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Silvestri Says – Winners & Losers from #PTKTK

Winners

Abzan

1st Place, Ari Lax

Top 4, Mike Sigrist

I mean it won the Pro Tour, it gets top billing by default. Ari Lax took it down with Abzan Midrange which was the go-to for many players from the first week of the format, but there was also Mike Sigrist and team Face 2 Face with an aggressive variation on the theme. As someone who was a fan of this plan* before because it allowed you to apply pressure in matches where Junk Midrange occasionally struggled I’m happier to see this version do well. It reinforces to me that both Rakshasa Deathdealer and Herald of Torment are very good right now, plowing through Caryatid and Courser.

I also prefer the aggressive deck because Abzan Midrange is going to be enemy #1 so if there is a way to beat it, people are going to seek it out and play with it. The more aggressive version, while hitting many of the same beats, does enough differently that many reactions are less effective against it when the deck curves out.

*The version I posted was a Despise-Thoughtseize swap and three spells away from the main deck of the Pro Tour Top 8 build.

Meanwhile Ari Lax’s build is the more traditional Caryatid/Courser package alongside infinite value creatures, some of the best removal in the format, and a fistful of planeswalkers. The nice thing if you play the Abzan deck is that while you can get clunky draws, so many of your draws are live because of sheer power level. Much like Jund and Junk decks of the past, it’s really hard to line up against it in such a way where you can just overpower or ignore it. In fact, only the Jeskai Ascendancy combo decks and some Jeskai Burn draws could really do so. Other decks have to go all 12 rounds and usually aren’t even going to last that long. Even UB Control which aims to get into these protracted battles and come out on top frequently fell behind endless efficient creatures and planeswalkers.

So what are we looking forward to for GP LA? Well once again any potential advantage you can get in the mirror is definitely important and so anything involving flyers, Elspeth, or Hornet Queen is a big deal. Additionally we know you can’t get too inbred or you risk losing percentage to Jeskai Burn which already attacks via evasion and burn. Plus Dig Through Time gives it a bit more of an endgame push than your deck. While your overall draws may be better, being able to pick from the top seven is tough to compete with.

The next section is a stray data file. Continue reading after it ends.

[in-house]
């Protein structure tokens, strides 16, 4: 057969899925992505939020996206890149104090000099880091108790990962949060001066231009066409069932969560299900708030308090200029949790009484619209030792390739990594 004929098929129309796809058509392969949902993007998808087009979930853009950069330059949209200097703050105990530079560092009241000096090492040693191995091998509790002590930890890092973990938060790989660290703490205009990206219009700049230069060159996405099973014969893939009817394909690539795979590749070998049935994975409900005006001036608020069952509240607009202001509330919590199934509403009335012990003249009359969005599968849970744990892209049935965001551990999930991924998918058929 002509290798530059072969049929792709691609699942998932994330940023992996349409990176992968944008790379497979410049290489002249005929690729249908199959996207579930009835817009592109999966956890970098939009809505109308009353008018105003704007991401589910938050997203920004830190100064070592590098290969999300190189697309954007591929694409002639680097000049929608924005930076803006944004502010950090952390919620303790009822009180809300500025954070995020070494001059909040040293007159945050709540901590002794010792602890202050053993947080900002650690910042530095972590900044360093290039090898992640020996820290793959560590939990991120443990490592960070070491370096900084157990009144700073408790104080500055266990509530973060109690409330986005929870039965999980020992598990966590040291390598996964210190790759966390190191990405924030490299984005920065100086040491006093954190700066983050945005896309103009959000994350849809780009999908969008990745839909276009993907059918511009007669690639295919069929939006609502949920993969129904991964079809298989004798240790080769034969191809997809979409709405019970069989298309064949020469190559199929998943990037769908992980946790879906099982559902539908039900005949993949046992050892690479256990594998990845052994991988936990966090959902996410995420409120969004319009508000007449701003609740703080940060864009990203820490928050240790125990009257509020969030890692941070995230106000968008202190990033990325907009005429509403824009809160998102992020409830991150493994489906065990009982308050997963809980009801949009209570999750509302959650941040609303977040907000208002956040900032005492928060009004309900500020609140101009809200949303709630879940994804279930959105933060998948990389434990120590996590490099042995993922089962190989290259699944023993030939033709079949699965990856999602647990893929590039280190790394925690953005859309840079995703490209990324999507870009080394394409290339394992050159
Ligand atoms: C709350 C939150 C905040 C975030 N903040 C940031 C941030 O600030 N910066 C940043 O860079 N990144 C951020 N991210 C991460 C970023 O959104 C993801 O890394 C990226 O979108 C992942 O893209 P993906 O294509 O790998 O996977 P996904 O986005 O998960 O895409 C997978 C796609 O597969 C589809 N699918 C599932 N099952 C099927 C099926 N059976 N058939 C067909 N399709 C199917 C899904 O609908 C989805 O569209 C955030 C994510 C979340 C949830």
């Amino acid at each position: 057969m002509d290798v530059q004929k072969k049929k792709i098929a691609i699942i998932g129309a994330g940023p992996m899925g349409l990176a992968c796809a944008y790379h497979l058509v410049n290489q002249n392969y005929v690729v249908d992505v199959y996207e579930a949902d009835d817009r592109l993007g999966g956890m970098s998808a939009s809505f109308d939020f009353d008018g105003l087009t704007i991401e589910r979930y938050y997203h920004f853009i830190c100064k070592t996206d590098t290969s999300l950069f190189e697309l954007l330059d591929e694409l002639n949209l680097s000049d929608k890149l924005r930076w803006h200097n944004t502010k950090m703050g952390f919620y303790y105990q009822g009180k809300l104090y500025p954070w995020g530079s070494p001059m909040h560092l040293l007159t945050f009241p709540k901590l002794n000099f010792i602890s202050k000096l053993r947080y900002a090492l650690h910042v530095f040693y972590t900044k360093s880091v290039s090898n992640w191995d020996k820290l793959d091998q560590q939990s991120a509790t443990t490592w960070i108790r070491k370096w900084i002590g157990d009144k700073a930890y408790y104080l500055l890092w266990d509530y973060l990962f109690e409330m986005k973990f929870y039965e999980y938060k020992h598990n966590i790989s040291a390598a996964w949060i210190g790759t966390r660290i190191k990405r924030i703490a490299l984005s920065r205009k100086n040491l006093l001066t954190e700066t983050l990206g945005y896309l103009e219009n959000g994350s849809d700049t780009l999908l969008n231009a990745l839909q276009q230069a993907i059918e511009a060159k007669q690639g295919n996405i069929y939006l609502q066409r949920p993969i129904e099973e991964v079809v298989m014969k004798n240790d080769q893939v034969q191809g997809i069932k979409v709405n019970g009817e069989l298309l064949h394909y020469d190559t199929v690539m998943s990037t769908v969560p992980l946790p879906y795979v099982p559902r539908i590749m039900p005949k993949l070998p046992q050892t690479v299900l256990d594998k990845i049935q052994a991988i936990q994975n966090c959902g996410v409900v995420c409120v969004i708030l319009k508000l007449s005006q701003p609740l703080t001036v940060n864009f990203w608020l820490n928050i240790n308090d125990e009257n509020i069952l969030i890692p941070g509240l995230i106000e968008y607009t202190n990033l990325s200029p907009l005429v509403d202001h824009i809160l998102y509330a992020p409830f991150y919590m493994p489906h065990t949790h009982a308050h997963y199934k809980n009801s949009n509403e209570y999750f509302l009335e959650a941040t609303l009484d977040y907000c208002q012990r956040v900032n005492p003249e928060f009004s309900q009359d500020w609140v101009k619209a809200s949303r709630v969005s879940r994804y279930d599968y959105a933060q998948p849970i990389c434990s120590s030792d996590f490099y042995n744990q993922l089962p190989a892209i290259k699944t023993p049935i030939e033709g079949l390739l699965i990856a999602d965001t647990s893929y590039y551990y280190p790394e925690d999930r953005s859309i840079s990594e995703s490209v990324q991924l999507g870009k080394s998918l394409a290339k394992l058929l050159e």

Siege Rhino

Everyone seemed to be in agreement that this is the best creature in the Abzan decks, shutting down aggro shells, helping stabilize against burn decks, and providing a body that survives Stoke the Flames. To top all that off it is the biggest creature that sees play in the majority of Abzan decks, allowing him to be the best attacker or blocker for the deck that already has a selection of great creatures. The Rhino is the best of a burly bunch of creatures under the Abzan banner and is the new Bloodbraid Elf or Thragtusk of Standard. A card that’s simply too efficient for its own good and a snap 4-of in any deck that can support the mana cost.

Jeskai Burn

Top 8, Yuuya Watanabe

2nd Place, Shaun McLaren

The only thing stopping people from crowning Mantis Rider queen of the mountain is the Rhino in the room. Jeskai Burn proved itself every bit as formidable and potent as any of the Abzan strategies and is one of the most interesting hybrid decks in recent memory. I’ve watched it win games without casting a single burn spell, casting nothing but burn spells, or playing out like Delver decks of old.

We may have finally see the evolution of burn strategy and a general understanding of what Red Deck Wins was trying to do for all these years. Up until now, trying to explain when the Burn deck wanted to play control was like trying to explain how to drive to a dog, they would look at you funny, bark and go back to what they were doing before (Taking selfies and posting on message boards about how crap cats are I would imagine). Duh, why wouldn’t you enjoy 20 burn spells and removal spells when you aren’t the aggressor? Now it seems accepted—oh of course you use your burn to control the game, eventually planeswalkers will dig you out or a player will hit a land clump and you can take advantage of it.